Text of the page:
For that reason, think long and hard before committing to new windows. In most cases you can get the same energy savings by investing $1,000 or so in insulation, sealing air leaks, and repairing your windows instead of replacing.
If, however, you’ve decided your windows definitely need replacing, here are some facts to help you spend your window dollars wisely.
What Your Return on Investment Will Be
The range for energy-efficient window pricing is wide, but Energy Star-qualified windows start around $120 for a 36-inch-by-72-inch, single-hung window and can go up to 10 times that. With labor, you’re looking at about $270 to $800+ per window. Typically, windows at the low end of the price spectrum are less energy efficient.
But that doesn’t mean the numbers can’t make sense for you. For starters, window replacement is one of the best home remodeling projects in terms of investment return: For vinyl windows, you can recoup 72.9% of the project cost in added home value, according to “Remodeling” magazine’s annual “Cost vs. Value Report.”
Based on the replacement projects outlined in the “Cost vs. Value Report” that feature vinyl windows, that’s a value add of about $8,000 to $10,400. Plus, if you choose windows that qualify for the federal tax credit (U-factor and solar heat gain coefficient ratings must be 0.3 or less), you can effectively lop $200 off the purchase price for windows put into service in 2014.
Related: Tax Credits for Windows
You’re also likely to see modest savings on your energy bill. In general, you’ll save $126 to $465 a year if single-pane windows in a 2,000-square-foot house are replaced with tax-credit-eligible windows, according to the Efficient Windows Collaborative, a coalition of government agencies, research organizations, and manufacturers that promotes efficient window technology.
Keep in mind, though, that the savings can vary widely by climate, local energy costs, and the energy efficiency of both the windows purchased and the windows being replaced. Finally, you may qualify for low-interest loans or other incentives offered by your local utility that can sweeten the deal, although fewer of these are becoming available.
Price vs. Energy Efficiency
The most efficient windows on the market are usually the most expensive, but it’s not necessary to buy the highest-end products to realize utility bill savings or improve comfort and aesthetics. So how do you choose the most energy-efficient models for the price?
Thanks to Energy Star, you really don’t have to. Energy Star labels will tell you whether a window performs well in your climate based on ratings from the National Fenestration Rating Council.
The Language of Windows
It’s also helpful to familiarize yourself with terms that appear on many window labels:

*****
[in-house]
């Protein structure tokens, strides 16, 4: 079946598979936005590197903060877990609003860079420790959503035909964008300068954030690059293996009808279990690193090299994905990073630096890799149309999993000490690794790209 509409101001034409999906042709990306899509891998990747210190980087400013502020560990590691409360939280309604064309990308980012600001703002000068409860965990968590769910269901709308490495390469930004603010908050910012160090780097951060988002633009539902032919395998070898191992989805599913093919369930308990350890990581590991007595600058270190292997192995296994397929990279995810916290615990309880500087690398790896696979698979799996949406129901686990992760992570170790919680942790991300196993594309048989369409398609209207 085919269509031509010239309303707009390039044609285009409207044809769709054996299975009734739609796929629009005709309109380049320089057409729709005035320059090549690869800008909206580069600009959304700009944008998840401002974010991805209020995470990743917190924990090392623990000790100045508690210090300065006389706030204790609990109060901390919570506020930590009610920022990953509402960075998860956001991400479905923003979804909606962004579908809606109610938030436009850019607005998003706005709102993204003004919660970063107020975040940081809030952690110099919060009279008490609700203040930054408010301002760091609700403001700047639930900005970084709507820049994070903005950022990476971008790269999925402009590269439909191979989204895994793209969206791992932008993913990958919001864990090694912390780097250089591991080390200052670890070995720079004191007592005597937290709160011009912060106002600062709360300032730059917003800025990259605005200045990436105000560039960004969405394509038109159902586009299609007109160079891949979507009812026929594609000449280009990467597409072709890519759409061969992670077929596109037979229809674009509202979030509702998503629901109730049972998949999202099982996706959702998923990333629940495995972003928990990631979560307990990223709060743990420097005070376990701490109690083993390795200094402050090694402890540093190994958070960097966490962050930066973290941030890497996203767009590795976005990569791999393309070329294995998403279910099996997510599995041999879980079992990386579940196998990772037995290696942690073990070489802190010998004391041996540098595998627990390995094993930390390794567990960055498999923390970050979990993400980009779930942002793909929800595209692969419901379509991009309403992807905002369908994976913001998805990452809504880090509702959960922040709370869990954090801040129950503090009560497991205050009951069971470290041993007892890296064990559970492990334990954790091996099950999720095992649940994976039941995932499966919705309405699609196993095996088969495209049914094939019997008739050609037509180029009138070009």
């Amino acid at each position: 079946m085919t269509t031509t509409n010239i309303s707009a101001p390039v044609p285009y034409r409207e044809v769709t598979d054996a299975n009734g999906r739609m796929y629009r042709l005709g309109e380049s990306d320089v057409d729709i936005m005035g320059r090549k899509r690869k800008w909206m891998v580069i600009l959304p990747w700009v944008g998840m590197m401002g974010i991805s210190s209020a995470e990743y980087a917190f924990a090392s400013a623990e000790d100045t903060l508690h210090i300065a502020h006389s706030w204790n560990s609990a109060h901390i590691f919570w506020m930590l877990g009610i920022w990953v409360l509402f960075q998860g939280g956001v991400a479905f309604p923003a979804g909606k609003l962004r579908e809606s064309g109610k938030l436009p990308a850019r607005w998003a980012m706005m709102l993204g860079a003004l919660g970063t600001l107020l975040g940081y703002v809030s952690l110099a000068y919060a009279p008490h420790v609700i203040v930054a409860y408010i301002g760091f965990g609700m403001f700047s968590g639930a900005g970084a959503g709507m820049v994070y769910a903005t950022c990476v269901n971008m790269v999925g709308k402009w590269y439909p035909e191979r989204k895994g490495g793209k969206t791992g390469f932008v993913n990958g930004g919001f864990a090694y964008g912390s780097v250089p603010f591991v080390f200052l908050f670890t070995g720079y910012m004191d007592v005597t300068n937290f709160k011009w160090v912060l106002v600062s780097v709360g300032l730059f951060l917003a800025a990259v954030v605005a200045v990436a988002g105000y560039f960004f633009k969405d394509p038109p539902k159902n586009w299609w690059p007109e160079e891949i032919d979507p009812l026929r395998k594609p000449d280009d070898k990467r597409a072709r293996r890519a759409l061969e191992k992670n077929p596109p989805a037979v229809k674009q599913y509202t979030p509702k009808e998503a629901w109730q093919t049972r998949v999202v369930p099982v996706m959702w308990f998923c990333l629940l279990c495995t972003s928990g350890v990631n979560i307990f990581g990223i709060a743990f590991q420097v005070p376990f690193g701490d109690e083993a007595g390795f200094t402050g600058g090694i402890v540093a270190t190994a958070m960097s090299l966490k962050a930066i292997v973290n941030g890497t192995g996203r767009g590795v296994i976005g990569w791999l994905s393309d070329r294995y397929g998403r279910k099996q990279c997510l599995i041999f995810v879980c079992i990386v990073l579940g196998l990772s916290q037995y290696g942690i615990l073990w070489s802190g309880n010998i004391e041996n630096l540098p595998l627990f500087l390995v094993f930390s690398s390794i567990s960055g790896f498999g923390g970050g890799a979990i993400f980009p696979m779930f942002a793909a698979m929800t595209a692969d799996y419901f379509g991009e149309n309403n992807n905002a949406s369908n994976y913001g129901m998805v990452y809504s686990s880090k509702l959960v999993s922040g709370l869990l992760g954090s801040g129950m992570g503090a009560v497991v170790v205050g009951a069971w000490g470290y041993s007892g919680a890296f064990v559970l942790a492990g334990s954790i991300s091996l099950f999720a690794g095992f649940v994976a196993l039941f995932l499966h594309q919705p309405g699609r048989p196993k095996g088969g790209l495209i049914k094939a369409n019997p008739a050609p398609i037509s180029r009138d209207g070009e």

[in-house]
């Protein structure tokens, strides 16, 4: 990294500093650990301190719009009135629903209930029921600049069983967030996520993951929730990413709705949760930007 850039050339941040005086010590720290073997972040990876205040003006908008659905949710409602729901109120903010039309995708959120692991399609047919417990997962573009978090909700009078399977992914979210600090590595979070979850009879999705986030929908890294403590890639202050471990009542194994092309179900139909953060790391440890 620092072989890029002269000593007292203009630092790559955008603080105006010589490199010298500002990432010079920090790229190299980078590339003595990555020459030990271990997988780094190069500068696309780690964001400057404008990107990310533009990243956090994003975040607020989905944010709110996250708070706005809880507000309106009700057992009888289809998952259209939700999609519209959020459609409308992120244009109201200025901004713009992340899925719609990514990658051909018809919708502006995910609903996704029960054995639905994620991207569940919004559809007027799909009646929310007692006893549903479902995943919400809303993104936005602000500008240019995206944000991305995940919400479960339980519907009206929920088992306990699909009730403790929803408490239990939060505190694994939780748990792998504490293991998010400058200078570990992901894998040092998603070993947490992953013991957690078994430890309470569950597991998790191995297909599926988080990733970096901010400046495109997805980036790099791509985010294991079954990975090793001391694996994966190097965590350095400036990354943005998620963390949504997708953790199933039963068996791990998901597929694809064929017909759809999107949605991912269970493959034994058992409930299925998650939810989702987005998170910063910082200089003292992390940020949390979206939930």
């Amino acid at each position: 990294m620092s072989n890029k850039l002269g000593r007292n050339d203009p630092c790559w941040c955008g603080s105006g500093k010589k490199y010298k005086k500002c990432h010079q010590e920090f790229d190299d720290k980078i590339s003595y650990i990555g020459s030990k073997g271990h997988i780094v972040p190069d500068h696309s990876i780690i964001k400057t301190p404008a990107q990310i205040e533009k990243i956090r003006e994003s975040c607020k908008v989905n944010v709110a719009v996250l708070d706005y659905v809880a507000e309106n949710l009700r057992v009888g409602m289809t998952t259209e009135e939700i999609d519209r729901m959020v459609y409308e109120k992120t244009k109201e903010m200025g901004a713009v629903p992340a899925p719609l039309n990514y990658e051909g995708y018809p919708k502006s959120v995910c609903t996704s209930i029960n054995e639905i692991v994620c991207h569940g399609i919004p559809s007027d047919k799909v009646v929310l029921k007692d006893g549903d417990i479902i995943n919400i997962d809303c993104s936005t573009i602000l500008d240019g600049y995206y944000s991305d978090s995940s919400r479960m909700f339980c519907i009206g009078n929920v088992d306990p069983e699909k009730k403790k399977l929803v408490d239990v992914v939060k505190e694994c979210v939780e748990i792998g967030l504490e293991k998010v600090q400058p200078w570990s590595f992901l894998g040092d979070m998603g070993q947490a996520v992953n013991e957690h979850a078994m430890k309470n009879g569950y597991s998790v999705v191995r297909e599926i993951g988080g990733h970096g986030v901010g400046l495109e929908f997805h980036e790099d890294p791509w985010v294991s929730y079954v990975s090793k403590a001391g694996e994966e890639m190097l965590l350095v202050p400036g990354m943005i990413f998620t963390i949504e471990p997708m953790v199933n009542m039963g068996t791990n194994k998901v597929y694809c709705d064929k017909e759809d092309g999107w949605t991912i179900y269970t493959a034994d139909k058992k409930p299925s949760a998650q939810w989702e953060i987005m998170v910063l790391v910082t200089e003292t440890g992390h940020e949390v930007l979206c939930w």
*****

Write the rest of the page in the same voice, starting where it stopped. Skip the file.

Glazing is simply the glass used in the window. The number of layers of glazing (single, double, or triple) doesn’t necessarily equal greater efficiency; the presence or absence of the other items in this list affects a window’s total energy performance. Glazing coatings can substantially affect a window’s U-factor, or degree of insulation against the outdoors.
Low-E stands for low emissivity, the window’s ability to reflect rather than absorb heat when coated with a thin metallic substance. Low-E coatings add up to 10% to the price of a window.
If your windows are in relatively good shape but you’d like better insulation, you can buy and apply Low-E films to your windows. They’re effective, but not as much as those put between glazing layers during manufacturing. Look for the NFRC rating on these films. Low-E films start at about $0.50 per square foot, but you may want to check into the cost of having them professionally installed for large or complicated applications.
Gas fills typically consist of argon or krypton gas sandwiched between glazing layers to improve insulation and slow heat transfer. They often won’t work at high altitudes because differences in air pressure cause them to leak out.
Spacers separate sheets of glass in a window to improve insulating quality; the design and material are important to prevent condensation and heat loss.
Frame materials include vinyl, wood, aluminum, fiberglass, or a combination of those. They each have different strengths: Vinyl windows are good insulators and are easy to maintain but contract and expand with temperature changes, affecting the window’s air leakage; wood offers a classic look but is similarly affected by moisture changes and needs regular maintenance; fiberglass is very stable and low-maintenance but can be expensive; and aluminum is lightweight, stable, and a good sound proofer but is a rapid conductor of heat, making it a drain on energy efficiency.